The Daily Deduction

Money-Saving Resolutions for The New Year

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While the holidays are time for family and good cheer, they also often are a time for over indulgence and poor spending. The new year is a time to wipe the slate clean and rededicate yourself to better spending habits. This New Year's Eve, make the resolution to make these simple changes to increase savings accounts and cut back on non-essentials.


Resolution 1: Reflect on the Previous Year

While a monthly budget is Finance 101, at the end of the year, there's so much more a monthly budget can offer in terms of money-savings. Make a New Year's resolution to carefully review last year's budget. Look beyond big ticket, one time expenses and into unnecessary, recurring expenses. Monthly expenses, such as gym memberships or video services, which are being used inconsistently may be a bigger drain than asset. Plan to cut down on or cut out those spending habits that regularly impact the budget.

Resolution 2: Adjust Withholding

While tax refunds are a fun infusion of cash, they ultimately are an interest-free loan to the government. As a New Year's resolution, sit down and assess the last few years taxes. Those who are regularly receiving refunds should reduce withholdings while those paying at tax time should increase withholdings. Make an appointment with a trusted accountant or spend time adjusting withholdings on a tax software program to determine the best amount for withholding. Those who were receiving refunds should divert that newly found money into a saving account or automatically withdraw it every paycheck to pay off debt.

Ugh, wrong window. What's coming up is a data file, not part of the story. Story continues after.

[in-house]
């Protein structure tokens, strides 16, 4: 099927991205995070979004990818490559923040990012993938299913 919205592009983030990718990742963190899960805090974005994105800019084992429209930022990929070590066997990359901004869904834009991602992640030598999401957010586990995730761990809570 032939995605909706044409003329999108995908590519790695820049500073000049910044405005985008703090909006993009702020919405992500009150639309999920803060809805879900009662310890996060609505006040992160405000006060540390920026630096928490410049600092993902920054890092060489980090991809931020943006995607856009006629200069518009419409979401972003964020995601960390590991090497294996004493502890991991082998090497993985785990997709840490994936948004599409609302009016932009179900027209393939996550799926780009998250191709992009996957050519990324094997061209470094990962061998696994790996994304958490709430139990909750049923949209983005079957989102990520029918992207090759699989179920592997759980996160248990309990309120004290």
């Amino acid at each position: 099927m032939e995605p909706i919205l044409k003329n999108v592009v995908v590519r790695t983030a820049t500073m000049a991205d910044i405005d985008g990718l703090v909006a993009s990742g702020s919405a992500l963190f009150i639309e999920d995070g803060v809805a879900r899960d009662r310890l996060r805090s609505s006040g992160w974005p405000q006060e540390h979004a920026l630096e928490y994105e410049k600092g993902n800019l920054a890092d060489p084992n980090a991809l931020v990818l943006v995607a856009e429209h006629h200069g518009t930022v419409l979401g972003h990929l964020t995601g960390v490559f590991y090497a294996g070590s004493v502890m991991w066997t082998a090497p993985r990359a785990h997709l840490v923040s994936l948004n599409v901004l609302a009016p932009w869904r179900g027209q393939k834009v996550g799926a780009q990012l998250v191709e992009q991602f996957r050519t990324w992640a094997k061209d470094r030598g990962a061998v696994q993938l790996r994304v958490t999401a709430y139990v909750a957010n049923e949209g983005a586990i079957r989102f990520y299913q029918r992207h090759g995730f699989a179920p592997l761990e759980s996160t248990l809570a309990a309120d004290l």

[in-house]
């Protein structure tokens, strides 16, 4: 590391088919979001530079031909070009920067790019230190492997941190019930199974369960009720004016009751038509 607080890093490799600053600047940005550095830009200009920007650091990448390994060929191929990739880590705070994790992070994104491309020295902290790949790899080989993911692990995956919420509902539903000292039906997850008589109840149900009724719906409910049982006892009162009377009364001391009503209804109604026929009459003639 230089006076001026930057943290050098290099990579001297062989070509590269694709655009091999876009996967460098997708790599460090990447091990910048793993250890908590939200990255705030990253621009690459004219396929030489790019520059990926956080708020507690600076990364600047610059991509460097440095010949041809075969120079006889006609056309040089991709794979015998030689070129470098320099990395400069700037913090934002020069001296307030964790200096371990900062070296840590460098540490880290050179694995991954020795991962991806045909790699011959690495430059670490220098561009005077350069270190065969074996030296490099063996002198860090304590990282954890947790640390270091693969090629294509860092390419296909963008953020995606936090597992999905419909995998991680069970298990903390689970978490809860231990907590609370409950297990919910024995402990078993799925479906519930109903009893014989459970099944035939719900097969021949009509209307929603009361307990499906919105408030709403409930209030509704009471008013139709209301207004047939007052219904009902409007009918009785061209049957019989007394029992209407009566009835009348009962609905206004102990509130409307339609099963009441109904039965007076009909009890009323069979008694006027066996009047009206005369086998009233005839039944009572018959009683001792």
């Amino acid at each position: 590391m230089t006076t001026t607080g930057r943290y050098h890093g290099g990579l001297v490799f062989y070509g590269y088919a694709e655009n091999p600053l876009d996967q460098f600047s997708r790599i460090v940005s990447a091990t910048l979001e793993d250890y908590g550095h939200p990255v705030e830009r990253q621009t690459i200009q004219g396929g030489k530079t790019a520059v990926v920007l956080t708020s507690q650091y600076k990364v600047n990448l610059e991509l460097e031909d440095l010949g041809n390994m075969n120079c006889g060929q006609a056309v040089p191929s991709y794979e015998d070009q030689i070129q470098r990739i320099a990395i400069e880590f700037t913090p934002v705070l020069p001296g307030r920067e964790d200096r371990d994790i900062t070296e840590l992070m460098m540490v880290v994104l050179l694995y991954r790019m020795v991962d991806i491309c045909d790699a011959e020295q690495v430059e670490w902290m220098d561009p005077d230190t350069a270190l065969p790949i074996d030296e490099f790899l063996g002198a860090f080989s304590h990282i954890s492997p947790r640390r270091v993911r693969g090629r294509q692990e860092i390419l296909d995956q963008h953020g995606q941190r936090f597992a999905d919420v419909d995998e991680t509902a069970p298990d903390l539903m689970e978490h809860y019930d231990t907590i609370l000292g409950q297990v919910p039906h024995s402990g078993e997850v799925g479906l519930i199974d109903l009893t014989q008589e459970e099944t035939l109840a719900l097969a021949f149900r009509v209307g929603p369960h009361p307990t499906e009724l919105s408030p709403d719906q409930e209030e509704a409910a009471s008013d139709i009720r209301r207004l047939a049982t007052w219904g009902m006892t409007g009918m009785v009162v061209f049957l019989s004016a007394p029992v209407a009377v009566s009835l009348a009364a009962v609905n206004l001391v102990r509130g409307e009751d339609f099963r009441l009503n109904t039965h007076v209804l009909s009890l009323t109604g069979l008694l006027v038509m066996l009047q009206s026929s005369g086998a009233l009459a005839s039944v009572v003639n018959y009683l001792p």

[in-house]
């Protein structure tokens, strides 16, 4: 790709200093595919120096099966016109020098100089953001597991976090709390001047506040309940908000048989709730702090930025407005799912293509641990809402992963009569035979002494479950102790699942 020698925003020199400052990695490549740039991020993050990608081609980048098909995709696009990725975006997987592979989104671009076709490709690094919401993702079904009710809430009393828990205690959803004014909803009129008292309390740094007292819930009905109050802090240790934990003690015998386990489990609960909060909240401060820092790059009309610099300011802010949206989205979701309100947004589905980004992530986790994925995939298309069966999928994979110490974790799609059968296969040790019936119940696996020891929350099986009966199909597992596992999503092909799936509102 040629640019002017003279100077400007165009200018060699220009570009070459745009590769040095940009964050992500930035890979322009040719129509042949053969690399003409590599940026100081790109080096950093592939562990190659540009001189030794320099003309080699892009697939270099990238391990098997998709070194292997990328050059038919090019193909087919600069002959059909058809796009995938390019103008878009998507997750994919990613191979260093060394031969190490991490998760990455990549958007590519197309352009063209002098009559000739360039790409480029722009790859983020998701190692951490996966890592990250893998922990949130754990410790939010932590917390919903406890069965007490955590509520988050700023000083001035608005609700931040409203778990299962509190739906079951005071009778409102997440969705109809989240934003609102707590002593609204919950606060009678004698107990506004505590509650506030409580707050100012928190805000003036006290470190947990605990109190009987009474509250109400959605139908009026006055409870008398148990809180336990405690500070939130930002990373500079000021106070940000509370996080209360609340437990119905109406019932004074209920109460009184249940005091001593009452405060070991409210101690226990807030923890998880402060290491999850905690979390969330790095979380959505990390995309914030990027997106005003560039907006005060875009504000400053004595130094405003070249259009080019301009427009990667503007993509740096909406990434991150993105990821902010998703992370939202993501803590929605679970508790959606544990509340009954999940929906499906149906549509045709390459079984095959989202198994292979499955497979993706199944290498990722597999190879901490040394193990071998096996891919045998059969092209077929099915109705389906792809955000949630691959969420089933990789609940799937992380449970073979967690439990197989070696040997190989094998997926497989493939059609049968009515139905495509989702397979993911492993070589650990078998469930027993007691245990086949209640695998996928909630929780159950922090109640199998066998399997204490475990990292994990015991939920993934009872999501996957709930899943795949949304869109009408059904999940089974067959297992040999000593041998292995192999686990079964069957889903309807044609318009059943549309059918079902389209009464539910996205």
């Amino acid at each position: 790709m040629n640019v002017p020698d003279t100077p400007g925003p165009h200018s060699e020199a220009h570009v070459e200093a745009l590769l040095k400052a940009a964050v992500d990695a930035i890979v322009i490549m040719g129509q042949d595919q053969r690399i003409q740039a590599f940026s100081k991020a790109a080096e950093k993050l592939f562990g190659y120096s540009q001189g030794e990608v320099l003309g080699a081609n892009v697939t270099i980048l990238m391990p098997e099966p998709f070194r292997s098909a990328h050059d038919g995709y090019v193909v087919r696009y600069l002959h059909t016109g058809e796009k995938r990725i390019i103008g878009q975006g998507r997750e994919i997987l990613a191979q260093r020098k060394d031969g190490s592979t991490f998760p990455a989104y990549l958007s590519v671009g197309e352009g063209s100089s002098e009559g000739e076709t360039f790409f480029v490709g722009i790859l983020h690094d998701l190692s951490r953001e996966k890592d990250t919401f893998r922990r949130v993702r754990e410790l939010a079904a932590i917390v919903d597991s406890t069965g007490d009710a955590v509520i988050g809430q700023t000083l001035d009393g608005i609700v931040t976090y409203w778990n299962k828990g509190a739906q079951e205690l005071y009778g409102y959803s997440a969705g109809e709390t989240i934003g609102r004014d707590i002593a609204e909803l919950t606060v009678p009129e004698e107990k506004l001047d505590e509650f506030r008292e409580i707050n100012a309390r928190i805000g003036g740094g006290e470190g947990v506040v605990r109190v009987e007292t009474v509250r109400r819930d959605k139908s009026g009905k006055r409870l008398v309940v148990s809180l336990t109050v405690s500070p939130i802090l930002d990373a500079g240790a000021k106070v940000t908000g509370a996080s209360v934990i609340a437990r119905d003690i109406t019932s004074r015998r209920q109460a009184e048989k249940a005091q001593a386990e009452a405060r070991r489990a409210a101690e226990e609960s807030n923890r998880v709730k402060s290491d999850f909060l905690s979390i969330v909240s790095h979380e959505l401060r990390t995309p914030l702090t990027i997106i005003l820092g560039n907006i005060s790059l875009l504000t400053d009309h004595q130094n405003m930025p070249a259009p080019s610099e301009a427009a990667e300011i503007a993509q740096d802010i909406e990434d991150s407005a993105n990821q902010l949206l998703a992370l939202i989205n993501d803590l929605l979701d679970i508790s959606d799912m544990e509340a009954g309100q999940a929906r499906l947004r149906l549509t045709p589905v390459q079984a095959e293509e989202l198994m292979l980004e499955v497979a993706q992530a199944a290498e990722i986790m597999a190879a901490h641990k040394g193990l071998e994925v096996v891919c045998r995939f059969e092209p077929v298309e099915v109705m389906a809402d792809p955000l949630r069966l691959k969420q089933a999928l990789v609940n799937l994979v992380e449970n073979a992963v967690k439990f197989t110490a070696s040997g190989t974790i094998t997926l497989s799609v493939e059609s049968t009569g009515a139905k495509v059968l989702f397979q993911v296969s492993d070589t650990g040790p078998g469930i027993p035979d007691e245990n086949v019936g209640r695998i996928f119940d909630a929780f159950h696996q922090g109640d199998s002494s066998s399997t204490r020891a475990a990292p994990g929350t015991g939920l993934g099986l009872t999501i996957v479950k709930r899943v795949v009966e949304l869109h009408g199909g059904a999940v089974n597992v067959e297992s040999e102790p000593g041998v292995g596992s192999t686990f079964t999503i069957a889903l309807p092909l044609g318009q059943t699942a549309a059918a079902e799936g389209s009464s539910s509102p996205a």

Resolution 3: Open a Health Spending Account

Health Spending Accounts (HSA) are a great way to pay for yearly medical expenses tax-free. Contributions are topped at $3,250 for individuals and $6,450 for families. Not only does the money go into the account tax-free but it gains interest tax-free. The money rolls over from year to year so even if the account is overfunded, contributions won't be lost. The money can be used not only for medical and dental costs but over the counter medical supplies such as first aid kits and Band-aids. A HSA is a simple way to save money.

Resolution 4: Maximize 401(k) or Roth IRA Savings

With more retirements being put in jeopardy by insufficient funds, use the new year to increase retirement contributions. Max out any employer match on 401(k) contributions and try to reach the $17,000 ($23,000 for older adults) 401(k) limit. Those who are still early in their careers should also consider contributing to a Roth IRA. These funds tax on deposit rather than withdrawal and offer significant dollar leverage to generations with decades left in the workforce. Plan for retirement in the new year to prevent spending all future New Year's working.

Resolution 5: Set Goals

The new year isn't only a great time to assess the past but also to look toward the future. Take the time to set short term and long term goals for the coming years. While retirement may still be decades away, a long term goal of ramping up contributions to hit IRS limits is a great long term goal but short term projects, such as saving for a 20 percent down payment on a house, can keep motivation for success high. Make goals clear and concise for a yearly touchstone.

Typical New Year's resolutions to lose weight or quit smoking are great for health but not effective for financial health. Take the time over New Year's day to fully assess financial health and future.

Posted To: The Daily Deduction By: Lauryn on 1/2/2014 02:32:03 PM
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